SI Worksheet #7 (Chapter 14) BY123 Meeting: 1pm in EB 132

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1 SI Worksheet #7 (Chapter 14) BY123 Meeting: 1pm in EB The essence of genetics or the study of heredity comes from the Austrian monk Gregor Mendel. In the 1800s this Catholic priest worked his monastery garden and raised all the fruit and vegetables needed. As he had a science background, he started studying how traits were passed down from parent (P generation) to the offspring (F1 generation) and so on. Using hundreds of pea plants he discovered the basics of genetics, which is why we today call it Mendelian genetics. a. What are the offspring of the F1 generation referred to as? F2 generation b. Why did Gregor Mendel choose pea plants to study as opposed to potatoes or tomatoes? Pea plants grow fast, and since they have both male and female parts, it was easy to control fertilization by cutting the stamens of the flowers to ensure he had control. Briefly explain why the pea plant is a good organism for genetic study. They have noticeable traits that can be easily determined through phenotype. They can both self-pollinate and cross-pollinate. 2. Describe Mendel s Model and the law of segregation. First, alternative versions of genes account for variations in inherited characters. Second, for each character, an organism inherits two copies of a gene, one from each parent. Third, if the two alleles at a locus differ, then one, the dominant allele, determines the organism s appearance; the other, the recessive allele, has no noticeable effect on the organism s appearance. Fourth, the two alleles for a heritable character segregate during gamete formation and end up in different gametes 3. What is a genotype? The genes (and therefore alleles) of an individual 4. What is a phenotype? The appearance or expression of the genes (or alleles) 5. What is complete dominance, incomplete dominance, and codominance? In complete dominance, one allele will control the phenotype completely in heterozygotes. The heterozygous and homozygous dominant are indistinguishable. In incomplete dominance, the phenotype is somewhere in between the two parental varieties. Instead of expressing one allele or the other, the phenotype will be a mixture. In codominance, two alleles each affect the phenotype in equal separate distinguishable ways. 6. A. Sickle-cell anemia is a codominant trait. Cross two heterozygous individuals. What percent of offspring may contract sickle-cell? 25% B. Why is blood type in humans considered both multiple alleles and codominance? Blood type uses three alleles (IA, IB, i) therefore it is multiple alleles, and the alleles IA and IB are both dominant as shown by the blood type AB (IAIB) making it codominant.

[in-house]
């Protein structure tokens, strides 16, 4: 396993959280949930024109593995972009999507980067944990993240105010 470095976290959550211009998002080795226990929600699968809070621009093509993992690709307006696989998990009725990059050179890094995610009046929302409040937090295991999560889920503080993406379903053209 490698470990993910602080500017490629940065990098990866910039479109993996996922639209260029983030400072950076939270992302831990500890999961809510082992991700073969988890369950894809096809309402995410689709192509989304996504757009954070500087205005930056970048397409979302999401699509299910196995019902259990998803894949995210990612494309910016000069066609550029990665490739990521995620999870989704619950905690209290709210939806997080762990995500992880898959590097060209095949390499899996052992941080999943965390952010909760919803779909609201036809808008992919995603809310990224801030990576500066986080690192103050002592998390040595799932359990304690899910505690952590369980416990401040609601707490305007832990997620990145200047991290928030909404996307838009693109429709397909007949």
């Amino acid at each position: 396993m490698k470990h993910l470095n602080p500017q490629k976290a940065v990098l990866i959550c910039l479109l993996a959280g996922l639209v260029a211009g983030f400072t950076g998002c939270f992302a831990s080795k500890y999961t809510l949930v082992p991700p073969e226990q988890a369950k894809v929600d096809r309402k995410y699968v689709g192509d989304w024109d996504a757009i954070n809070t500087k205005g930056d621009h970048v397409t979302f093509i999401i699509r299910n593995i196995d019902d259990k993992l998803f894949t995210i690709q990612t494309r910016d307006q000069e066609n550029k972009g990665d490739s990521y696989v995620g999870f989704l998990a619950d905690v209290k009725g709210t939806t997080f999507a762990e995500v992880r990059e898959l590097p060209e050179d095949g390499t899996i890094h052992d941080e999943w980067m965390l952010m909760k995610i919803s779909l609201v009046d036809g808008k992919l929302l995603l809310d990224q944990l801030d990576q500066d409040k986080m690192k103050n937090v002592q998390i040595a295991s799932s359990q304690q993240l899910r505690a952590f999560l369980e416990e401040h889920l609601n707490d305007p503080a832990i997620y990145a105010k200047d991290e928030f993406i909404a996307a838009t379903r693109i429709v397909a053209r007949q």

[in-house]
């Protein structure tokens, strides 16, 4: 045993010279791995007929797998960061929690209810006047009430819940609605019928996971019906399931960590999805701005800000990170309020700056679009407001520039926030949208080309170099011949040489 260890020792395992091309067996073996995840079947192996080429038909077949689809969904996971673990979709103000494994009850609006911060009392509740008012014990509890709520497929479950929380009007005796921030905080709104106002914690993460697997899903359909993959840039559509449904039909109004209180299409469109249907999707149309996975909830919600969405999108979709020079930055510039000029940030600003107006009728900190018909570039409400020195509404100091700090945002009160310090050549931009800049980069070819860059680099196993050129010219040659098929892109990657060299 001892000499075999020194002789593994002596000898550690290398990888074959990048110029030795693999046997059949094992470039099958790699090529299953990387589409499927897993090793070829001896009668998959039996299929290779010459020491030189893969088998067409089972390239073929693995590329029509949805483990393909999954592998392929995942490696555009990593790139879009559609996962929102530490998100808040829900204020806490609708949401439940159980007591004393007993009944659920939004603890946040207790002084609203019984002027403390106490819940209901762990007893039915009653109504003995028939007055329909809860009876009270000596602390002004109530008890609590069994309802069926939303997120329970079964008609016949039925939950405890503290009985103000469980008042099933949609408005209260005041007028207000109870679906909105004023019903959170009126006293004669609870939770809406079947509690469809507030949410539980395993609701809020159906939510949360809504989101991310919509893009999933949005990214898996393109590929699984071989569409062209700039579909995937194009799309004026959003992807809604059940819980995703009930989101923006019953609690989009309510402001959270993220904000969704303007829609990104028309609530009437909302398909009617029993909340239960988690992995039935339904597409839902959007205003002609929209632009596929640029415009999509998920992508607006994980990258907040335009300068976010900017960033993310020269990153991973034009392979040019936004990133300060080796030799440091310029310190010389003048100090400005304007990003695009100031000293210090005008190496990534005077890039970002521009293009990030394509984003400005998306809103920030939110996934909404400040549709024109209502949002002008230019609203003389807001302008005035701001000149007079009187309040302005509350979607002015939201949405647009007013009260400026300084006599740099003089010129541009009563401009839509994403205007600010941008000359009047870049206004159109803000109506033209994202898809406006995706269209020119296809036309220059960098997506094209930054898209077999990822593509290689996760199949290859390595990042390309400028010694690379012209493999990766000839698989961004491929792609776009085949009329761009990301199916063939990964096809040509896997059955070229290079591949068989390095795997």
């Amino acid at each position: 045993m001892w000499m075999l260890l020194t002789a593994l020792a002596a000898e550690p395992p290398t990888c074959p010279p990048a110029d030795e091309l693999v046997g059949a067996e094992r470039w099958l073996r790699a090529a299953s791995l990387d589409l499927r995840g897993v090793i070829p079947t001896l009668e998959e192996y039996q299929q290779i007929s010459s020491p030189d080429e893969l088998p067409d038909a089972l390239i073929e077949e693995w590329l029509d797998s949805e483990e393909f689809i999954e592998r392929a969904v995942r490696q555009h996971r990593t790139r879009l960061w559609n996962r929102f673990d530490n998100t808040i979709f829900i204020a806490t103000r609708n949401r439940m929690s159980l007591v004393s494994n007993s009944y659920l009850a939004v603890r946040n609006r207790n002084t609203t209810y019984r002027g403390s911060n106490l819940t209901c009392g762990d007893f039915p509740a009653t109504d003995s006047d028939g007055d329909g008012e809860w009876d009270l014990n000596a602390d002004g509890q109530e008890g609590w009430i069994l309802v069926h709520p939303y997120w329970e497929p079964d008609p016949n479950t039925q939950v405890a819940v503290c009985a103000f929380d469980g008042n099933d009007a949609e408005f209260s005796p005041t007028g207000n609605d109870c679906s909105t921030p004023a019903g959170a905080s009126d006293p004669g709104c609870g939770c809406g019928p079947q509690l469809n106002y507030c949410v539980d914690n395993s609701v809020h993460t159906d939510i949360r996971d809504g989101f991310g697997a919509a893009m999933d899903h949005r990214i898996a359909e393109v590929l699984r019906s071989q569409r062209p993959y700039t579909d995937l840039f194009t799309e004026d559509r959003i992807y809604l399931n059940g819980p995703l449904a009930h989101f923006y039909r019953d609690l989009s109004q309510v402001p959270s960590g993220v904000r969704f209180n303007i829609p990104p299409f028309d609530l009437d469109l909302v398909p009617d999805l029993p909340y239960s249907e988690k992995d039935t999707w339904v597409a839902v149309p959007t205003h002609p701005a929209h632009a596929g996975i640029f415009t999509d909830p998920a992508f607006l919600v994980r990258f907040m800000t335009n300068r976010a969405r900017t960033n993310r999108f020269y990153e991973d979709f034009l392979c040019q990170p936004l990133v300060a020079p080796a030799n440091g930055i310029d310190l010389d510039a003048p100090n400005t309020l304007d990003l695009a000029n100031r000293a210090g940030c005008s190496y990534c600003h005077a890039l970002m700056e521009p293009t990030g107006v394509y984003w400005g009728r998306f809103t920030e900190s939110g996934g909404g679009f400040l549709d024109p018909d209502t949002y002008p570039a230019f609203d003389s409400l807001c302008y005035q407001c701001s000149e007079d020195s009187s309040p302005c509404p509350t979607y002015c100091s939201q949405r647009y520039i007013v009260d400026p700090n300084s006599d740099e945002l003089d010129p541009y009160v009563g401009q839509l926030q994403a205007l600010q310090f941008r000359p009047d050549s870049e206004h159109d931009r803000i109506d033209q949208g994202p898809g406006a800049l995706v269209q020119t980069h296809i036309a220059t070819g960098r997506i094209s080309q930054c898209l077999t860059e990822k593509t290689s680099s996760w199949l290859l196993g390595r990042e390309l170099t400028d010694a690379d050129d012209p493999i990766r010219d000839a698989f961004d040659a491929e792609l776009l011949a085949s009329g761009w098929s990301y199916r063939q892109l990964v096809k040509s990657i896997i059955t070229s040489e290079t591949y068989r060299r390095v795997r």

2 7. A mother is heterozygous for eye color (Bb), and a father is homozygous recessive (bb). The dominant eye color is brown, and the recessive eye color is blue. Draw out the Punnett square. What is the ratio for genotypes of offspring? What is the ratio for phenotypes of offspring? Genotype: BB:Bb:bb 0:2:2

3 Phenotype: Brown eyes: blue eyes 2:2 8. A mother is homozygous dominant for eye color and heterozygous for color vision (BBNn), and a father is heterozygous for eye color and heterozygous for color vision (BbNn). The dominant eye color is brown, and the recessive eye color is blue. For color vision, normal vision is dominant, and color blindness is recessive. Draw out the Punnett square. What is the ratio for genotypes of offspring? What is the ratio of phenotypes of offspring? Genotype: BBNN:BBNn:BbNN:BbNn:Bbnn 2:4:2:4:4 Phenotype: Brown eyes, normal vision: Brown eyes, color blind: Blue eyes, normal vision: Blue eyes, color blind 12:4:0:0 9. What is pleiotropy? In pleiotropy, one gene will have multiple phenotypic effects. 10. What is epistasis? Epistasis is when the phenotypic expression of a gene at one locus will alter the expression of a gene at another locus.

4 11. What is polygenic inheritance? In polygenic inheritance, two or more genes will have effects on a single phenotype. Skin color and height are both examples of these. 12. True or false: DNA controls all aspects of phenotype. False! The environment plays a major role in the phenotype! This is one area in which the nature vs. nurture debate comes into play. 13. Draw a pedigree for the following family concerning Tay Sachs disease. A mother and father, both unaffected, have four children. Out of the four children, one son and one daughter have Tay Sachs disease, and one son and one daughter do not have the disease. The diseased son marries an unaffected woman, and they have four children. Both of their daughters have Tay Sachs, and both of the sons do not have the disease. Include the genotype associated with each member of the family with H and h representing the alleles. Generation 1: Male-Hh Female-Hh Generation 2: Female 1-hh Male 1- hh Male 2: either HH or Hh Female 2: either HH or Hh Mother of generation 3: Hh Generation 3: Male 1-Hh Female 1-hh Male 2-Hh Female 2-hh 14. In mice, the allele A, causes agouti banding of hairs, and is dominant to the allele a, so that aa mice are solid black. The allele, C, causes color and is dominant to c, and cc mice are albinos. When a mouse is albino, its color cannot be shown. Heterozygous CcAa mice are crossed to Ccaa mice. What will the phenotypic ratios be in the progeny? *the colors do not truly represent phenotypic ratios Phenotypic ratios: agouti banding hairs:black:albino 6:6:4 15. Why is the fruit fly a good organism for genetic study? They produce many offspring. They can be bred every two weeks. They only have four pairs (diploid like humans) of chromosomes-eight total. They have XX and XY like humans.